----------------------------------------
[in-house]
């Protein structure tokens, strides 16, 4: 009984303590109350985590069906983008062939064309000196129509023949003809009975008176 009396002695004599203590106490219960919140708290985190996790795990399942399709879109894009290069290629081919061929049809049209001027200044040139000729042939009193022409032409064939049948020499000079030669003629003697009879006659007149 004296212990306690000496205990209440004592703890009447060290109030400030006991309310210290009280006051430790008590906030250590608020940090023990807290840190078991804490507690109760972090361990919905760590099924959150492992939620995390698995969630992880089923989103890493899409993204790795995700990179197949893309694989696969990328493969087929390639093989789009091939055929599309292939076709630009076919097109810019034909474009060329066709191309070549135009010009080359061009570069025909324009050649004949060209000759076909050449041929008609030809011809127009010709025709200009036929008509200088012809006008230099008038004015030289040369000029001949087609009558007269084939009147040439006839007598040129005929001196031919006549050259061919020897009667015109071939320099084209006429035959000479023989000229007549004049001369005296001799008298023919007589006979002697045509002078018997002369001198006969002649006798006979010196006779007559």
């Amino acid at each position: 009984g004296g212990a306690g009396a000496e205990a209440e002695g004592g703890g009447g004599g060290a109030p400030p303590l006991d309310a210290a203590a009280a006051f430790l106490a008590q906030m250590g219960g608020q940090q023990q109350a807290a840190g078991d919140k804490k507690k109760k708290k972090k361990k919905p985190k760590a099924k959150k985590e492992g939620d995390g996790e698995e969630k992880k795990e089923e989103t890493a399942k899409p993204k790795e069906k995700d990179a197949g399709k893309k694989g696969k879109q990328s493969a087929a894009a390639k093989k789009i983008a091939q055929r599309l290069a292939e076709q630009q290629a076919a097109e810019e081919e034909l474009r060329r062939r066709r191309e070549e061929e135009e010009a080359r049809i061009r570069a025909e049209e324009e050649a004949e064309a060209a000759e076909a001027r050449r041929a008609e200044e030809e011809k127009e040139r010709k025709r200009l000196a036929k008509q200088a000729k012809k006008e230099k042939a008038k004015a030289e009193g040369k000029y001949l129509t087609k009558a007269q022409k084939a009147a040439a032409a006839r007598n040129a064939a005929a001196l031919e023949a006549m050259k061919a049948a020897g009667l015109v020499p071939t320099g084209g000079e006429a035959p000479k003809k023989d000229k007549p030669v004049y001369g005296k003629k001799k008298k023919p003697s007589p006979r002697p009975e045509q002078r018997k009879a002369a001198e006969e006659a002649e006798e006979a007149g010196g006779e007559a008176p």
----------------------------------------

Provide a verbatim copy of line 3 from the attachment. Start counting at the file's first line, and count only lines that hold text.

């Amino acid at each position: 009984g004296g212990a306690g009396a000496e205990a209440e002695g004592g703890g009447g004599g060290a109030p400030p303590l006991d309310a210290a203590a009280a006051f430790l106490a008590q906030m250590g219960g608020q940090q023990q109350a807290a840190g078991d919140k804490k507690k109760k708290k972090k361990k919905p985190k760590a099924k959150k985590e492992g939620d995390g996790e698995e969630k992880k795990e089923e989103t890493a399942k899409p993204k790795e069906k995700d990179a197949g399709k893309k694989g696969k879109q990328s493969a087929a894009a390639k093989k789009i983008a091939q055929r599309l290069a292939e076709q630009q290629a076919a097109e810019e081919e034909l474009r060329r062939r066709r191309e070549e061929e135009e010009a080359r049809i061009r570069a025909e049209e324009e050649a004949e064309a060209a000759e076909a001027r050449r041929a008609e200044e030809e011809k127009e040139r010709k025709r200009l000196a036929k008509q200088a000729k012809k006008e230099k042939a008038k004015a030289e009193g040369k000029y001949l129509t087609k009558a007269q022409k084939a009147a040439a032409a006839r007598n040129a064939a005929a001196l031919e023949a006549m050259k061919a049948a020897g009667l015109v020499p071939t320099g084209g000079e006429a035959p000479k003809k023989d000229k007549p030669v004049y001369g005296k003629k001799k008298k023919p003697s007589p006979r002697p009975e045509q002078r018997k009879a002369a001198e006969e006659a002649e006798e006979a007149g010196g006779e007559a008176p």